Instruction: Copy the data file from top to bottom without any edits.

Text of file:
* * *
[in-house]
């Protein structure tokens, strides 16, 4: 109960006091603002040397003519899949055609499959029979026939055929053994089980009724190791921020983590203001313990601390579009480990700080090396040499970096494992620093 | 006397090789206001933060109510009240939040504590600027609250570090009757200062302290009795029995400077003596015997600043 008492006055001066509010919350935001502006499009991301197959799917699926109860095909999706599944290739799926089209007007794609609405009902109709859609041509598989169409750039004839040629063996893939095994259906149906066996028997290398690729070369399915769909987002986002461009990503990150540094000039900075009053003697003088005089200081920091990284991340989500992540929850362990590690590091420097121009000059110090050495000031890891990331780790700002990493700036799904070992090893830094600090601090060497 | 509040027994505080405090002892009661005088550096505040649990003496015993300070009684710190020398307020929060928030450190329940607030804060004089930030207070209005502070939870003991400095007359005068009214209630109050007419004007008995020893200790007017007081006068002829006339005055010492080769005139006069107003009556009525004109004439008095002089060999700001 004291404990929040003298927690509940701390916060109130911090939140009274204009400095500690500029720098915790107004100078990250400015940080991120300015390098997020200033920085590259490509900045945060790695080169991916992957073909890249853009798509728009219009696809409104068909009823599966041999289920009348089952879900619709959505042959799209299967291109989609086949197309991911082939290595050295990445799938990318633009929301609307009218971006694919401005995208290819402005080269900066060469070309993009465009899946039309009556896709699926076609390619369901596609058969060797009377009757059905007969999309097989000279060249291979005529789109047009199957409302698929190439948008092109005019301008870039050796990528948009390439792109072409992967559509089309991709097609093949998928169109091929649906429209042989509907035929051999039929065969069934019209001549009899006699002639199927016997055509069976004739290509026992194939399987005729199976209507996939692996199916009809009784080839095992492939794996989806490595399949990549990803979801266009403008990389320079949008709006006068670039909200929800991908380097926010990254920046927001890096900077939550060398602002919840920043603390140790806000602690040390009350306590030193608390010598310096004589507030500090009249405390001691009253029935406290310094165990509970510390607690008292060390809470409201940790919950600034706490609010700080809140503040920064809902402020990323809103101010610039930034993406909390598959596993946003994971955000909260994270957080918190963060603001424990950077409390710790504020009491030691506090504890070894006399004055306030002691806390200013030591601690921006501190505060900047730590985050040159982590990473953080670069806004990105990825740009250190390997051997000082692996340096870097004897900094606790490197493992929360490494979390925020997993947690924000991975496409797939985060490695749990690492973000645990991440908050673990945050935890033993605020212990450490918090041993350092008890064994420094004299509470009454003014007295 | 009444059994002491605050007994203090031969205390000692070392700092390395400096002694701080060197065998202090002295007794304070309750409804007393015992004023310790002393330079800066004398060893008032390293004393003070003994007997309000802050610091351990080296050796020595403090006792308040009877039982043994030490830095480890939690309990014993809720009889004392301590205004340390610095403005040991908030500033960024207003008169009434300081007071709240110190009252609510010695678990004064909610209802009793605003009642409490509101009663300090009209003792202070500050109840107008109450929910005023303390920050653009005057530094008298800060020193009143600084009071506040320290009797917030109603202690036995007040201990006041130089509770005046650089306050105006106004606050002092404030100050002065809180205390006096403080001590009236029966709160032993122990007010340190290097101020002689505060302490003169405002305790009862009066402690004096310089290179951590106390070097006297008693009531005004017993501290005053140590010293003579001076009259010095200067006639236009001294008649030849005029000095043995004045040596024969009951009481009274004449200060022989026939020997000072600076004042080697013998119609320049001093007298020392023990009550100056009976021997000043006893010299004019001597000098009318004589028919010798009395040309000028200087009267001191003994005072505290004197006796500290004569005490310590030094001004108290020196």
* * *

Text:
[in-house]
């Protein structure tokens, strides 16, 4: 109960006091603002040397003519899949055609499959029979026939055929053994089980009724190791921020983590203001313990601390579009480990700080090396040499970096494992620093 | 006397090789206001933060109510009240939040504590600027609250570090009757200062302290009795029995400077003596015997600043 008492006055001066509010919350935001502006499009991301197959799917699926109860095909999706599944290739799926089209007007794609609405009902109709859609041509598989169409750039004839040629063996893939095994259906149906066996028997290398690729070369399915769909987002986002461009990503990150540094000039900075009053003697003088005089200081920091990284991340989500992540929850362990590690590091420097121009000059110090050495000031890891990331780790700002990493700036799904070992090893830094600090601090060497 | 509040027994505080405090002892009661005088550096505040649990003496015993300070009684710190020398307020929060928030450190329940607030804060004089930030207070209005502070939870003991400095007359005068009214209630109050007419004007008995020893200790007017007081006068002829006339005055010492080769005139006069107003009556009525004109004439008095002089060999700001 004291404990929040003298927690509940701390916060109130911090939140009274204009400095500690500029720098915790107004100078990250400015940080991120300015390098997020200033920085590259490509900045945060790695080169991916992957073909890249853009798509728009219009696809409104068909009823599966041999289920009348089952879900619709959505042959799209299967291109989609086949197309991911082939290595050295990445799938990318633009929301609307009218971006694919401005995208290819402005080269900066060469070309993009465009899946039309009556896709699926076609390619369901596609058969060797009377009757059905007969999309097989000279060249291979005529789109047009199957409302698929190439948008092109005019301008870039050796990528948009390439792109072409992967559509089309991709097609093949998928169109091929649906429209042989509907035929051999039929065969069934019209001549009899006699002639199927016997055509069976004739290509026992194939399987005729199976209507996939692996199916009809009784080839095992492939794996989806490595399949990549990803979801266009403008990389320079949008709006006068670039909200929800991908380097926010990254920046927001890096900077939550060398602002919840920043603390140790806000602690040390009350306590030193608390010598310096004589507030500090009249405390001691009253029935406290310094165990509970510390607690008292060390809470409201940790919950600034706490609010700080809140503040920064809902402020990323809103101010610039930034993406909390598959596993946003994971955000909260994270957080918190963060603001424990950077409390710790504020009491030691506090504890070894006399004055306030002691806390200013030591601690921006501190505060900047730590985050040159982590990473953080670069806004990105990825740009250190390997051997000082692996340096870097004897900094606790490197493992929360490494979390925020997993947690924000991975496409797939985060490695749990690492973000645990991440908050673990945050935890033993605020212990450490918090041993350092008890064994420094004299509470009454003014007295 | 009444059994002491605050007994203090031969205390000692070392700092390395400096002694701080060197065998202090002295007794304070309750409804007393015992004023310790002393330079800066004398060893008032390293004393003070003994007997309000802050610091351990080296050796020595403090006792308040009877039982043994030490830095480890939690309990014993809720009889004392301590205004340390610095403005040991908030500033960024207003008169009434300081007071709240110190009252609510010695678990004064909610209802009793605003009642409490509101009663300090009209003792202070500050109840107008109450929910005023303390920050653009005057530094008298800060020193009143600084009071506040320290009797917030109603202690036995007040201990006041130089509770005046650089306050105006106004606050002092404030100050002065809180205390006096403080001590009236029966709160032993122990007010340190290097101020002689505060302490003169405002305790009862009066402690004096310089290179951590106390070097006297008693009531005004017993501290005053140590010293003579001076009259010095200067006639236009001294008649030849005029000095043995004045040596024969009951009481009274004449200060022989026939020997000072600076004042080697013998119609320049001093007298020392023990009550100056009976021997000043006893010299004019001597000098009318004589028919010798009395040309000028200087009267001191003994005072505290004197006796500290004569005490310590030094001004108290020196």